- B2B Financing - Does the financial institution really know who they are lending to?
- Luxury Real Estate Transactions - There have been numerous reports of luxury real estate being sold to shell companies making the risk of money laundering significant.
- Offshore Sales - In 2017, a well-known US-based mortgage insurance company agreed to be sold to an offshore China based Conglomerate. Despite numerous hearings, this sale has not been finalized. Certainly, a review of beneficial ownership would be worthwhile given the potential access to NPPI data of US Citizens and the relationship the two nations maintain. In this example, beneficial ownership vetting would play a part in the decision-making process of engaging with this vendor.
- Private Companies - For publicly traded companies, ownership interests are usually easily identifiable, and the ownership interest trigger has been set at 25% which requires validation and further research. This becomes interesting with private organizations though, who oftentimes are reluctant to share financial statements. Under beneficial ownership, this request and denial to comply with the question may likely result in failure to be approved for account opening or deal transaction.
Key Terms to Understand Within the Beneficial Ownership Rule
Make sure you understand these terms/components related to this updated rule:
- Accounts are deemed as Checking, Savings, Certificates and Loans.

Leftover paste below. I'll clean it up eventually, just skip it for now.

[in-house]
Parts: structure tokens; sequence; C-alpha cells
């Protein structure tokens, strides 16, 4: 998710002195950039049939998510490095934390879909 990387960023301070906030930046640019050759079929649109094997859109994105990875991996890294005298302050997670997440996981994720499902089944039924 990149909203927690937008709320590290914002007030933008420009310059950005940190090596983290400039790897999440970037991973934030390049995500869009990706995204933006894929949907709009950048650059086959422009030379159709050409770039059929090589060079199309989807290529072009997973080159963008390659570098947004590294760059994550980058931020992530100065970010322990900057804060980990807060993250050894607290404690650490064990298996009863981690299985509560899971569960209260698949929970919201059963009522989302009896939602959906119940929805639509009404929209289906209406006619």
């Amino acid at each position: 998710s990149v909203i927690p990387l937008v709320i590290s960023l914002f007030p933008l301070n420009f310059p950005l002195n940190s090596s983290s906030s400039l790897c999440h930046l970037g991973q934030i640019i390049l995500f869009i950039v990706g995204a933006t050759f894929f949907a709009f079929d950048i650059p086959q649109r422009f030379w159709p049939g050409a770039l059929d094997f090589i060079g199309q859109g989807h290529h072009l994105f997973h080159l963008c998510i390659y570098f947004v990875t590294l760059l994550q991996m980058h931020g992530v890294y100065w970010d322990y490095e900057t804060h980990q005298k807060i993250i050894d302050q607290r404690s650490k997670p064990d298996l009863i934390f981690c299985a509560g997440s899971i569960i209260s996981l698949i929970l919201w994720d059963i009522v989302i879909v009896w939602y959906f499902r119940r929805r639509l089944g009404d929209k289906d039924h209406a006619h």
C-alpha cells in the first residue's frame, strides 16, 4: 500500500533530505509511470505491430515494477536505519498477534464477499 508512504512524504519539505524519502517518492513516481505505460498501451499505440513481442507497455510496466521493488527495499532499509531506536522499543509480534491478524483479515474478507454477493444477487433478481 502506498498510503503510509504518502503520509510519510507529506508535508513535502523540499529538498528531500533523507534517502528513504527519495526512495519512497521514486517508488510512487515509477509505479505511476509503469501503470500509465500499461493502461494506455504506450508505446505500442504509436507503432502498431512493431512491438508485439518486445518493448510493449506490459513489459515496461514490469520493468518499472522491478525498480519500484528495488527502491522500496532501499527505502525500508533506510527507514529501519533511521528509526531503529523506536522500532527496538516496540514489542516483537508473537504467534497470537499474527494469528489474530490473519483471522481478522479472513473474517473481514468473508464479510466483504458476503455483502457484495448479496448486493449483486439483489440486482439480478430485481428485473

- Rule applies to Account Opening at the time of the effective date.
- The rule is not retroactive. Official guidance indicates that Beneficial Ownership is encouraged as part of ongoing monitoring should there be cause for concern but is no
- OFAC checks are required on beneficial owners. At Venminder, we check OFAC on all executive leadership regardless of beneficial ownership or control percentages.
The Importance of Understanding the Panama Papers Event
The Panama Papers event highlighted the fact that shell companies are used to hide cash, and often the identity of the true owner. The leaked documents identified more than 214,000 offshore entities and identified heads of state, known and suspected terror organizations and even famous musicians and movie stars who were involved. While some of these individuals may be looking for tax loopholes there is also a darker side to this when it applies to money laundering. While a link hasn’t been made to the beneficial ownership rule and the events leading up to the reported leak of the panama papers, it does highlight the need to look deeper in your due diligence efforts. Being associated with Panama Papers could only be perceived in a negative light.
This also highlights the importance of data security. The law firm identified for holding this data claimed that they had been hacked but the person “John Doe”, who is known to have leaked the information, claims to have been a disgruntled employee.
How Does This All Tie to Third Party Risk Management?
It’s no surprise that as risk increases new rules and best practices will emerge to help strengthen and clarify the changing regulatory compliance landscape. While the BSA/AML (Bank Secrecy Act/Anti-Money Laundering) policies are managed within the general compliance framework it’s apparent that the liaison between third party risk management and compliance can make great strides in improving the 4 pillars of AML compliance and further strengthen the CDD program.